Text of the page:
A paper published in the journal Scientific Reports documents a study in which 19 patients diagnosed with treatment-resistant major depression were administered psilocybin. Participants received pre-treatment and one-day post-treatment functional magnetic resonance imaging (fMRI) scans to determine the effects of the molecule on brain activity.
The authors of the paper state that psilocybin has an ancient and recent history of medicinal use. The molecule can produce emotional breakthroughs and altered perspectives when administered in a supportive environment augmented by integrative measures.
The aim of the study was to analyse changes in brain activity associated with the ingestion of psilocybin. Subjects were given a 10mg dose, followed by a 25mg dose one week later. Cerebral blood flow (CBF) and functional connectivity were measured one day before and one day after the treatment period. The researchers chose to prolong the final measurement to one day after treatment in order to measure the mood-enhancing effects of the so-called “afterglow”, a positive psychological state that follows the use of psychedelics.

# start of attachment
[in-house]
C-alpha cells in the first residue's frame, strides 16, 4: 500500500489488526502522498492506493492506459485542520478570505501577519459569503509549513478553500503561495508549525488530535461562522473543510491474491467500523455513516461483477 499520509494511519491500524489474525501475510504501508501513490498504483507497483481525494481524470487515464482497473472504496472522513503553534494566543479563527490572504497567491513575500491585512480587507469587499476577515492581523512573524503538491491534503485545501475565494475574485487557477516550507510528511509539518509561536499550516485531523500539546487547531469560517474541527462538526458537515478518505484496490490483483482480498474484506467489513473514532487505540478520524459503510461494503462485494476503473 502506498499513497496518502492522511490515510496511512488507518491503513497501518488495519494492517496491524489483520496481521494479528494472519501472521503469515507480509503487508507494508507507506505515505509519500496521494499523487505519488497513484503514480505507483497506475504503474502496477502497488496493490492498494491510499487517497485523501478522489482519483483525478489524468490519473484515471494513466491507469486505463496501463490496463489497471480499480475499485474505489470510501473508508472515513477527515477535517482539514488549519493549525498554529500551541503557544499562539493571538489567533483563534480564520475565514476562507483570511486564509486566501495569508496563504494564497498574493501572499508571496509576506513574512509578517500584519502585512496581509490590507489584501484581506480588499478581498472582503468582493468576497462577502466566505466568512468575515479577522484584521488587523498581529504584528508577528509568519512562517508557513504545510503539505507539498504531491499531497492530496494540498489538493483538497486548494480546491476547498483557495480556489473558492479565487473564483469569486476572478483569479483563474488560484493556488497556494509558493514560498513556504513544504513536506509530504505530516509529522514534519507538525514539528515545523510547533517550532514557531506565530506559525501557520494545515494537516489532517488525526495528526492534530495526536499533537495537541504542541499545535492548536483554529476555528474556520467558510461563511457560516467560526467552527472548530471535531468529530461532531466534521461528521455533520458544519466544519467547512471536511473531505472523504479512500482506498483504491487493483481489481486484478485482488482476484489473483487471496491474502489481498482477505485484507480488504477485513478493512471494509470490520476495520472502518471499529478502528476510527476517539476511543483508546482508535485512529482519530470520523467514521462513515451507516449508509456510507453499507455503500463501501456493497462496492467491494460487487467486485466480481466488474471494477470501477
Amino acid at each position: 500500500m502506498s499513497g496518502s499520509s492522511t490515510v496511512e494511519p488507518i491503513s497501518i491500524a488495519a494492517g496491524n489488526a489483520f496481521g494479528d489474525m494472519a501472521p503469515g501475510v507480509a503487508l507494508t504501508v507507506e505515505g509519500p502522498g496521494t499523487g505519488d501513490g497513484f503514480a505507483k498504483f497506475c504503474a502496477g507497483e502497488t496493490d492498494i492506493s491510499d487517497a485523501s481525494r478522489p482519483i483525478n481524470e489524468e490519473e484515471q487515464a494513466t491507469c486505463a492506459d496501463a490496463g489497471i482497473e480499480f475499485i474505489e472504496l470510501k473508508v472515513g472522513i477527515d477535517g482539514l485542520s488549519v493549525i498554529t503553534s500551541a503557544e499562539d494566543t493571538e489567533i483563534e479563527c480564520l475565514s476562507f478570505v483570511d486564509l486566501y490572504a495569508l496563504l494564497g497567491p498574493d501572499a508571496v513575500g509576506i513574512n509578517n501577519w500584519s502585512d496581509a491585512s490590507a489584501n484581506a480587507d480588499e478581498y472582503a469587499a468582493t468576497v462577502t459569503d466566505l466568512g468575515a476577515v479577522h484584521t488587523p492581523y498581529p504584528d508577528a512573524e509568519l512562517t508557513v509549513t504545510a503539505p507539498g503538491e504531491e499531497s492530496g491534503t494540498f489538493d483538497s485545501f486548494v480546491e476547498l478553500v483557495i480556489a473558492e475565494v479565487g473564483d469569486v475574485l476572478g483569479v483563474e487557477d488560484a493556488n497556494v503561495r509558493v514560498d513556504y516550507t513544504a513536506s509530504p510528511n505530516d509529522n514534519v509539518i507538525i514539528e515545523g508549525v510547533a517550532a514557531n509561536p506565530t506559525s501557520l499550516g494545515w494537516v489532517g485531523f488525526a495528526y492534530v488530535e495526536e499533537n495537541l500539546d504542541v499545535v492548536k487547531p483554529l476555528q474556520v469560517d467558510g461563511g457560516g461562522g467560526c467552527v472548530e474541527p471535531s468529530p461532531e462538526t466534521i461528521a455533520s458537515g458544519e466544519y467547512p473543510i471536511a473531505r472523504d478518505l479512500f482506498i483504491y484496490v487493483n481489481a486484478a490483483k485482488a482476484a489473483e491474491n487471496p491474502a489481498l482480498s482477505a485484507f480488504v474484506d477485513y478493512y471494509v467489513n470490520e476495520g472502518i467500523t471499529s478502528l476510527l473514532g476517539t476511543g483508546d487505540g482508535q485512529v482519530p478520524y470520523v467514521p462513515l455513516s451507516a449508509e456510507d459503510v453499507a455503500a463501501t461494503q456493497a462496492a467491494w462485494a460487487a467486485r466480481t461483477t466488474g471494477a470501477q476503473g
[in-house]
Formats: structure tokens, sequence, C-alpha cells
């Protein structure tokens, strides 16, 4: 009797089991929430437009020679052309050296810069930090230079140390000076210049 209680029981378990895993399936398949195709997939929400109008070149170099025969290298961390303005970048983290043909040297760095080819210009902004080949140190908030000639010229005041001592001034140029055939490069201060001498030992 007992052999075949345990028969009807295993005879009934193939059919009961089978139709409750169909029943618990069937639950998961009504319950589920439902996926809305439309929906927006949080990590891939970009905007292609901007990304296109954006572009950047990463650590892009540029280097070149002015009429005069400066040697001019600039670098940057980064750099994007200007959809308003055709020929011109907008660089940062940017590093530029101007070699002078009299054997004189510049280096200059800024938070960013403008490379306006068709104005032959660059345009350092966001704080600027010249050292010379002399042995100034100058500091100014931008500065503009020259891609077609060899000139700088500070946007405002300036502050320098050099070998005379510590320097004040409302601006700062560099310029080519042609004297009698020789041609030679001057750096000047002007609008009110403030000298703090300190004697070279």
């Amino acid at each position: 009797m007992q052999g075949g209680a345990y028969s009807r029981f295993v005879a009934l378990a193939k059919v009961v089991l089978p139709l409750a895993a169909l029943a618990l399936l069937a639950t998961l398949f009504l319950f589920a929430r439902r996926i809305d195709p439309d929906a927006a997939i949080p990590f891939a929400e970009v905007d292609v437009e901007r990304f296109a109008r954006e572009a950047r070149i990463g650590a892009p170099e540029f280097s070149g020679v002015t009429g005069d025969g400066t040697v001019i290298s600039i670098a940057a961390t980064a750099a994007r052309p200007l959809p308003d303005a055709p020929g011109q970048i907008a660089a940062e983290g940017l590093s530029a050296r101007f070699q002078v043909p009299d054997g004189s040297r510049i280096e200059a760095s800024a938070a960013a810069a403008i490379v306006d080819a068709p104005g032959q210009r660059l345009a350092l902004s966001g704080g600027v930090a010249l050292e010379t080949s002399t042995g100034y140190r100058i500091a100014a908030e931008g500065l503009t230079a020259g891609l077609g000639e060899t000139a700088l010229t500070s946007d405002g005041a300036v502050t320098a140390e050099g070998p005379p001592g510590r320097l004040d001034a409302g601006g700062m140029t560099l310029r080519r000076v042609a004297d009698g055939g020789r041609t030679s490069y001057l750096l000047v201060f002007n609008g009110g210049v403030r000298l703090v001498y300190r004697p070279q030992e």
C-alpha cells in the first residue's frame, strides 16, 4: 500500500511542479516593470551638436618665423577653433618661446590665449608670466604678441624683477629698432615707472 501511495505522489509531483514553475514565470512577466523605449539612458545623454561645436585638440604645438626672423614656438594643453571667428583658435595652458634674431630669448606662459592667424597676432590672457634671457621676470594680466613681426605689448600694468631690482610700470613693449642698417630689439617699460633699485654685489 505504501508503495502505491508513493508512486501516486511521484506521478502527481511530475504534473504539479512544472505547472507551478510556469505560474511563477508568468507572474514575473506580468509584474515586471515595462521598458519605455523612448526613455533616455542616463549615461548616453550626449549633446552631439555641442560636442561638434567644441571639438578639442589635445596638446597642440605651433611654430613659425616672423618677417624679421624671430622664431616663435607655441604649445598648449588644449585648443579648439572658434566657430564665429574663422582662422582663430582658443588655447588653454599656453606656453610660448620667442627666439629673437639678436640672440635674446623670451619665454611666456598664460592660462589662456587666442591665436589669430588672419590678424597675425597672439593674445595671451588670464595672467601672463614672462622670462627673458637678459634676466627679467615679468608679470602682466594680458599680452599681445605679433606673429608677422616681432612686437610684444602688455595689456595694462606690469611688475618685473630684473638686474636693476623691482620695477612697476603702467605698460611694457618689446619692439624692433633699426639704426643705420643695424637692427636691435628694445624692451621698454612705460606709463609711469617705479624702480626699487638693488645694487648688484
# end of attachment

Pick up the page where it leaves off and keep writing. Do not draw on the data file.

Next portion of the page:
The results showed that administration of psilocybin produced a rapid and sustained antidepressant effect, with all 19 patients exhibiting some reduction in depressive symptoms at 1 week. Changes in both resting-state brain blood flow and functional connectivity were identified. Decreased brain blood flow to the amygdala was observed, which correlated to a decrease in depressive symptoms. Interestingly, the amygdala is a region of the brain associated with emotions, survival instincts, fear, anxiety, and memory.
Other findings included increased ventromedial prefrontal cortex resting-state functional connectivity and decreased resting-state functional connectivity in the parahippocampal-prefrontal cortex 5 weeks after treatment. The researchers state that these lasting changes suggest a “reset” therapeutic mechanism, although further research using larger sample sizes and control groups is required.